5 of 5 people found the following review helpful
Here they are,
This review is from: Here We Stand (Audio CD)
The Fratellis are one of those Britpop bands exploding with energy and lovable roguishness, and that is basically what their debut album "Costello Music" was full of.
Which brings us to their sophomore offeering: "Here We Stand," an album of explosive laddish energy, late wild nights out on the town, and solid catchy riffs, just like their first one. The Glaswegians don't quite stick to a solid sound in this album, but diddle around with a few new styles and tempos -- there's shreds of alt-rock, blues-rock and hard-rock stuck in their Britpop.
They don't really add anything new to their sound -- it's all still bouncy guitar-laden Britpop -- but they diddle around with some other styles from time to time.
"Have you got a shape?" "Yes." "What shape would you be?"
With that odd little conversation, the band busts out into the rattling drums and rapidly blazing riffs of "My Brother John." It's a wild little song of "Saturday night in the year of the good thief," dumb blondes, wild night scenes, and "My friend John was a serious one/Buttoned up the back and a job half done/Lazy old boy when the good girls turn/His teeth get itchy and his rubber soles burn/When will he ever learn?"
They don't lose their momentum in "A Heady Tale," where the countryish guitars are tempered by a fierce, jangly piano and funny lyrics ("you know cold-blooded women make me sneeze"). And as the album winds on, they acquire a bit of a sunny alt-rock sound -- countryish ballads, breezy swaying rockers, fast-moving Britpop, and burning guitarpop. And they finish it off with the smooth, plaintive "Lupe Brown," and a wash of gentle piano that switches midsong into a smashing cascade of guitars.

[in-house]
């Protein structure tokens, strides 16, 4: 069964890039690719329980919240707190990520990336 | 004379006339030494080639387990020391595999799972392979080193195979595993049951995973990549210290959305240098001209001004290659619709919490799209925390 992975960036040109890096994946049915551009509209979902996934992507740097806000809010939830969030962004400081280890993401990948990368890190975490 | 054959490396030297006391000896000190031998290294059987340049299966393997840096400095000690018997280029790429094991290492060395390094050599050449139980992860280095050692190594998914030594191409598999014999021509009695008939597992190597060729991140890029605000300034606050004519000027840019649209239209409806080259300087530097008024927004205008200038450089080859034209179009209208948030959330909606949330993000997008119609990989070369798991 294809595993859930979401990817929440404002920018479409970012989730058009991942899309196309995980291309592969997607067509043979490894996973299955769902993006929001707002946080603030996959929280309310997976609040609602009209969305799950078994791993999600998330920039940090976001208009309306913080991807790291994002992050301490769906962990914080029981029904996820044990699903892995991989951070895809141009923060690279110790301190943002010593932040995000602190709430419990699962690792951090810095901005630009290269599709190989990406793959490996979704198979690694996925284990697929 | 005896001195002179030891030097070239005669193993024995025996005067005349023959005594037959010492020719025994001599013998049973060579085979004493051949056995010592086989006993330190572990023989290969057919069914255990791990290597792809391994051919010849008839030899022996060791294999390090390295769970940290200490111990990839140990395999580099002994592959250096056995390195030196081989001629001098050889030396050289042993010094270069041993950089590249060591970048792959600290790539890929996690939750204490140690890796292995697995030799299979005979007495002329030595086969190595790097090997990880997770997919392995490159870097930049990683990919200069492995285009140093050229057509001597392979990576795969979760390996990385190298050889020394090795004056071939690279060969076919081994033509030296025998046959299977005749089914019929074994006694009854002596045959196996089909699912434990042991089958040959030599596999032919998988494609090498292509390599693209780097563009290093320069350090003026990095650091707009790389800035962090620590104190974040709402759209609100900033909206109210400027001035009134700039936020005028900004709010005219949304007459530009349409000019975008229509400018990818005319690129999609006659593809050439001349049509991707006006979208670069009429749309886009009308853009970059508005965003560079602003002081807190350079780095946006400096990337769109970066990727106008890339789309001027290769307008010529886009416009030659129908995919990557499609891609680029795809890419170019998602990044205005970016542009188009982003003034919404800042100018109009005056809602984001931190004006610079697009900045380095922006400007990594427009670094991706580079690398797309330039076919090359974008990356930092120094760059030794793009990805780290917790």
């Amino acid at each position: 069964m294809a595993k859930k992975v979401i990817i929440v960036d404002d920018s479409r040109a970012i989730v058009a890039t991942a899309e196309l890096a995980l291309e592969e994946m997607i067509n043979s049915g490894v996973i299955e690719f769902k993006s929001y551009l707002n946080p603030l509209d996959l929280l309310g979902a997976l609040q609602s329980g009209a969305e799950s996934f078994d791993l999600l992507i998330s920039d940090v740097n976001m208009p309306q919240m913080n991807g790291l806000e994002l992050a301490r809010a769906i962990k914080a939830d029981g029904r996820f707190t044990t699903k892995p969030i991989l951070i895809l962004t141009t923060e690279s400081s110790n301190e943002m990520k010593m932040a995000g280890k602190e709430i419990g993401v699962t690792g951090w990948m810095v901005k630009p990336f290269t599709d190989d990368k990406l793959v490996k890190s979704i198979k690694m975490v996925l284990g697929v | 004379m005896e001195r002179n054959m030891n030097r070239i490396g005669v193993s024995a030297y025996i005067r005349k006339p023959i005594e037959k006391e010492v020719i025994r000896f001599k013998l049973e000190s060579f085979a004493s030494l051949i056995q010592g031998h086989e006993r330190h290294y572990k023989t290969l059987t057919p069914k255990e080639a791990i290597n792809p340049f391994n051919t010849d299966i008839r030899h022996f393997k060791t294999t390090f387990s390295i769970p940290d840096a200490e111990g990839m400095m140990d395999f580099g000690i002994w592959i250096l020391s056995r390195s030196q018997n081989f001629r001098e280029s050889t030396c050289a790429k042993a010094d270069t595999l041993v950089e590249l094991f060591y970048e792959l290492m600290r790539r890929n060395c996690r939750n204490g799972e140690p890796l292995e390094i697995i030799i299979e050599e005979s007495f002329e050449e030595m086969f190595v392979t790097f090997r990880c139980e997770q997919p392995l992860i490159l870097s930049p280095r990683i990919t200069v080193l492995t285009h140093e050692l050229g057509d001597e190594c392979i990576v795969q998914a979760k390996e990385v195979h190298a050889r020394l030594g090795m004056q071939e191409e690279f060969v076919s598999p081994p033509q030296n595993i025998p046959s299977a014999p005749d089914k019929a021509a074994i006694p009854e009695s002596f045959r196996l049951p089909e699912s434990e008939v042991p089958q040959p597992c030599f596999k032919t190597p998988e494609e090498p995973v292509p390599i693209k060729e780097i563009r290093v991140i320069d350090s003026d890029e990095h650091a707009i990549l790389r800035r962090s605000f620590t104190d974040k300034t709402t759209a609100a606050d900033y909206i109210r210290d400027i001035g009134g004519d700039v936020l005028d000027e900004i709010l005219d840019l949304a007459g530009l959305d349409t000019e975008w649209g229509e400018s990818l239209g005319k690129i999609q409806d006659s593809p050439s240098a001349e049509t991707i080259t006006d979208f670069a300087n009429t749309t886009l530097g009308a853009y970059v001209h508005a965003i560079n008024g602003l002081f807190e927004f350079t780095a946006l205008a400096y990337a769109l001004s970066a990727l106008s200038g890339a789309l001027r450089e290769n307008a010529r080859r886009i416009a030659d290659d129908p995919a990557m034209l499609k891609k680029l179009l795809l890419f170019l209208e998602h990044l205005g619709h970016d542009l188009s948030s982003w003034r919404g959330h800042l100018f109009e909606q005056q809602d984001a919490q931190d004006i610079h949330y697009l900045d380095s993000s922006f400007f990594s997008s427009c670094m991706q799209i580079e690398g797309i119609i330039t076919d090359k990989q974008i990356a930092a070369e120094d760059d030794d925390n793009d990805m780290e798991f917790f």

But they do start to falter a little in the stompy, clumpy "Shameless" and the uneven, uncertain "Tell Me A Lie." Both songs seem to be a foray into harder rock'n'roll, but it feels like they overcrammed the songs with bass and electric riffs. They're far more successful with the more complex melody of "Acid Jazz Singer."
The core of the Fratellis' music has not really changed -- their songs are short, snappy and brimming with lots of pep, and lyrics about drinking, girls and the life of a band. "Here We Stand" is pretty clearly intended to be a fun, not terribly deep listen, and the Fratellis succeed magnificently in that corner -- although it lacks a cohesive sound all the way through. A little experiment here, a little influence there.
Guitars still dominate their music -- they make up most of the instrumentation, and keep everything catchy and nimble. Steely, acoustic, cycling, sharp dancy melodies and blazing electric riffs are spattered liberally all over the album, sometimes woven in with some bass. Solid drums back virtually everything, and occasionally they twine in some jangly piano and weird distortion.
And Jon Fratelli always sounds like a nice boy who's just gotten over a broken heart and a hangover -- his voice is strong but a little rough. And he sings songs that are cleverer and tighter than any previous Fratellis songs ("They got yesterday's heroes and last night clothes/You're a game old boy judging by the way you walk"). And they're full of worn-out acid jazz singers, "Mistress Mabel," and thieving gypsy women.
"Here We Are" is the sound of a band figuring out what they want to be when they grow up, and providing a little entertaining music along the way. Worth hearing, but hopefully leading on to something even better.